Harrison Ford saves the day again in “Firewall,” a movie that’s like “Air Force One” without the presidency or the plane. In a way you can’t blame the actor for going back to the straight-arrow-guy-in-difficult-circumstances shtick that’s served him so well over the years, especially since when he’s tried something really different, audiences have often rejected the result. At the same time, one has to admit that in this case the formula feels awfully tired, the plausibility quotient is ludicrously low, and Ford himself seems a bit too long in the tooth to engage in such heroics (particularly in the big fight scene he wheezes through at the close).
Of course, Ford’s haggard, rumpled mien is supposed to be a function of his character Jack Stanfield, a Seattle bank security executive who’s already stressed over a pending merger with a much larger outfit–his boss (Alan Arkin) is irritated with his obstructionist attitude, and he’s bumping heads with the officious expert from the bigger bank (Robert Patrick) on site to handle the details of the consolidation. But that’s nothing compared to the pressure he feels when one of those ruthless villains so common in thrillers like this–a smoothly malevolent fellow calling himself Bill Cox (Paul Bettany)–takes charge of the Stanfield home, imprisoning Jack’s loving family (wife Beth, teen daughter Sarah and cute-as-a-button tyke Andy–played by Virginia Madsen, Carly Schroeder and Jimmy Bennett, respectively–as well as the family dog) under the none-too-kindly control of his goons and threatening them with severe bodily harm unless Jack helps to transfer a hundred million bucks from the bank’s holdings to his Cayman Island account.
What follows is a scenario that increasingly strains one’s ability to suspend disbelief. Jack is fitted with an array of high-tech microphones and video cameras that track his every move while his family cower in fear back at the old oceanside homestead. Attempts to escape fail. Cox’s plan proves impracticable, forcing Jack to come up with an ad-hoc scheme to outwit his own security system and get him the money he wants, especially after the nefarious Cox–a pity he doesn’t have a moustache to twirl–goes so far as to use little Andy’s allergic reaction to peanuts to force his hand (the cad!) Incidental figures–Jack’s colleague Harry (Robert Forster), who may or may not be in league with Cox, and his mousy secretary Janet (Mary Lynn Rajskub) are drawn into the mix as Stanfield tries to turn the tables on his foes and save his own compromised skin as well as his wife and kids. The whole business gets more and more convoluted, involving car chases, police, fisticuffs, an attempted frame, a canine location collar, one crook who goes softie, another dispatched for ineptitude, a big explosion and that grotesque final confrontation; but though explanations are provided in passing for everything that happens, the elements hang together by a very slender thread, and the picture crosses the line from the unlikely to the ridiculous far too frequently. (The script may be attributed to a fellow named Forte, but that doesn’t mean it’s strong in any department.) The periodic attempts at humor are especially weak, and all the episodes concerning the Stanfield children in jeopardy (not only little Andy’s susceptibility to the wrong foods but the ever-present possibility that teary-eyed Sarah might be assaulted) are extremely unpleasant.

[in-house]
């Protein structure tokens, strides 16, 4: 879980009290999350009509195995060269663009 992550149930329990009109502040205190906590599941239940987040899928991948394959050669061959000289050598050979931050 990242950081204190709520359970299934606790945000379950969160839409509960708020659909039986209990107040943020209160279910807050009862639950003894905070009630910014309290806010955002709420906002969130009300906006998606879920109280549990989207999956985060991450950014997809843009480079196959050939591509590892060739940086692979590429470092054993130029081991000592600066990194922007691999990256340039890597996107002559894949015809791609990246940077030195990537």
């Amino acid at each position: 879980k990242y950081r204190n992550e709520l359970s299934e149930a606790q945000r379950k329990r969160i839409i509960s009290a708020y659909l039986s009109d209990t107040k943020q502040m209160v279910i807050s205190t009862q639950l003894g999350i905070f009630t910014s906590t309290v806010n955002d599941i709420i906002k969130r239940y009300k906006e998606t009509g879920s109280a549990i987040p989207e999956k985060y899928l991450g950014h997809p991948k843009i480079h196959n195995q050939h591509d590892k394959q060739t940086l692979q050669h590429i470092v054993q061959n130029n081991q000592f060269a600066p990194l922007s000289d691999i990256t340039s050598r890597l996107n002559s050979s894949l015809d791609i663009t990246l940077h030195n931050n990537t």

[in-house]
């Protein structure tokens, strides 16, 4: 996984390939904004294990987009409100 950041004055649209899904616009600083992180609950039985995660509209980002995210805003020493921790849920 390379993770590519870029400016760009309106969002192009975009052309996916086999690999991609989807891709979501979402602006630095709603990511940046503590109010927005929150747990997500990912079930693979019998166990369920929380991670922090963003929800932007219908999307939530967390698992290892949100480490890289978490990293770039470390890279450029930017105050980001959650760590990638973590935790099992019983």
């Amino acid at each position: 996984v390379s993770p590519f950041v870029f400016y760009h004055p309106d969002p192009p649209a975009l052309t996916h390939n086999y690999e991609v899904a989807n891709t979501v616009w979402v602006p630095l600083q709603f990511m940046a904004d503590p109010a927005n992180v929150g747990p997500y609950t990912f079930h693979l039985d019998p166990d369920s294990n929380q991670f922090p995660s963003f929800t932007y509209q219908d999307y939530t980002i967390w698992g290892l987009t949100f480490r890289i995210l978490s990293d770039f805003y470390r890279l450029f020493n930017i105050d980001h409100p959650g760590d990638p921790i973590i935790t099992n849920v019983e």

Recognizing the fragility of the narrative, director Richard Loncraine tries to obscure the weaknesses by speeding things along, but the tension never really builds, and by the protracted finale the energy seems to have seeped out of the movie. Ford doesn’t help much with a perfunctory performance that trades on his familiar mannerisms rather than creating much of a character, and though Bettany goes through the nasty paces demanded of him, his is a stock part that hardly tests his thespian mettle. Madsen, Schroeder and Bennett feign fright decently enough, Rajskub wiggles her nose in an effort to make us find her irresistible, Patrick carries off the officiousness shtick well enough, and veterans Arkin and Forster walk through their roles without breaking a sweat. But none of them add any distinction to the mix. Nor is the picture very attractive visually; Marco Pontecorvo’s camerawork is pedestrian, as is Brian Morris’ production design and Helen Jarvis’ art direction. Even Alexandre Desplat, one of the most interesting film composers working today, contributes a score that’s far below his best–not just conventionally pulsating but intrusive.
But that’s typical of a picture in which everyone seems to be going through the motions without much conviction. And their half-hearted attitude, unfortunately, is transmitted all too successfully to the audience. “Firewall” is no blast.